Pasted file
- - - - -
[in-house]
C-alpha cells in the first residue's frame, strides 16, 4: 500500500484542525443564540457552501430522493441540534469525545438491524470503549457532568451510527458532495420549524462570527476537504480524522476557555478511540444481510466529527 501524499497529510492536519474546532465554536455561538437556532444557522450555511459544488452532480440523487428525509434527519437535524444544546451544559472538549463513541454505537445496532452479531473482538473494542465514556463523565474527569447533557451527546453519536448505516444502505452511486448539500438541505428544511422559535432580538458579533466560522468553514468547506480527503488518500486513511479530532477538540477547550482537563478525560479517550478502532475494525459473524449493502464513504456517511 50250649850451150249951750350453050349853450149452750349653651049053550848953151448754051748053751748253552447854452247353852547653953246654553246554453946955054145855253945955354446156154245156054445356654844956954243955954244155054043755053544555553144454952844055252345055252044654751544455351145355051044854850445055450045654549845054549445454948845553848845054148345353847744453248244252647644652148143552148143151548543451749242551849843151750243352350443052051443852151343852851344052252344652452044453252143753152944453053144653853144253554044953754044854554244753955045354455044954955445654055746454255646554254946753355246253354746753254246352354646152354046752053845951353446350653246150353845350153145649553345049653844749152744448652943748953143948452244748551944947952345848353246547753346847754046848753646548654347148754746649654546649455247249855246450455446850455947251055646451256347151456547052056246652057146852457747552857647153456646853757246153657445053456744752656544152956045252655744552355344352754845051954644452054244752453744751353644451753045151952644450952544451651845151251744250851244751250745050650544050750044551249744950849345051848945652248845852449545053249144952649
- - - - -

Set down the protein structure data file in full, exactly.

[in-house]
C-alpha cells in the first residue's frame, strides 16, 4: 500500500484542525443564540457552501430522493441540534469525545438491524470503549457532568451510527458532495420549524462570527476537504480524522476557555478511540444481510466529527 501524499497529510492536519474546532465554536455561538437556532444557522450555511459544488452532480440523487428525509434527519437535524444544546451544559472538549463513541454505537445496532452479531473482538473494542465514556463523565474527569447533557451527546453519536448505516444502505452511486448539500438541505428544511422559535432580538458579533466560522468553514468547506480527503488518500486513511479530532477538540477547550482537563478525560479517550478502532475494525459473524449493502464513504456517511 50250649850451150249951750350453050349853450149452750349653651049053550848953151448754051748053751748253552447854452247353852547653953246654553246554453946955054145855253945955354446156154245156054445356654844956954243955954244155054043755053544555553144454952844055252345055252044654751544455351145355051044854850445055450045654549845054549445454948845553848845054148345353847744453248244252647644652148143552148143151548543451749242551849843151750243352350443052051443852151343852851344052252344652452044453252143753152944453053144653853144253554044953754044854554244753955045354455044954955445654055746454255646554254946753355246253354746753254246352354646152354046752053845951353446350653246150353845350153145649553345049653844749152744448652943748953143948452244748551944947952345848353246547753346847754046848753646548654347148754746649654546649455247249855246450455446850455947251055646451256347151456547052056246652057146852457747552857647153456646853757246153657445053456744752656544152956045252655744552355344352754845051954644452054244752453744751353644451753045151952644450952544451651845151251744250851244751250745050650544050750044551249744950849345051848945652248845852449545053249144952649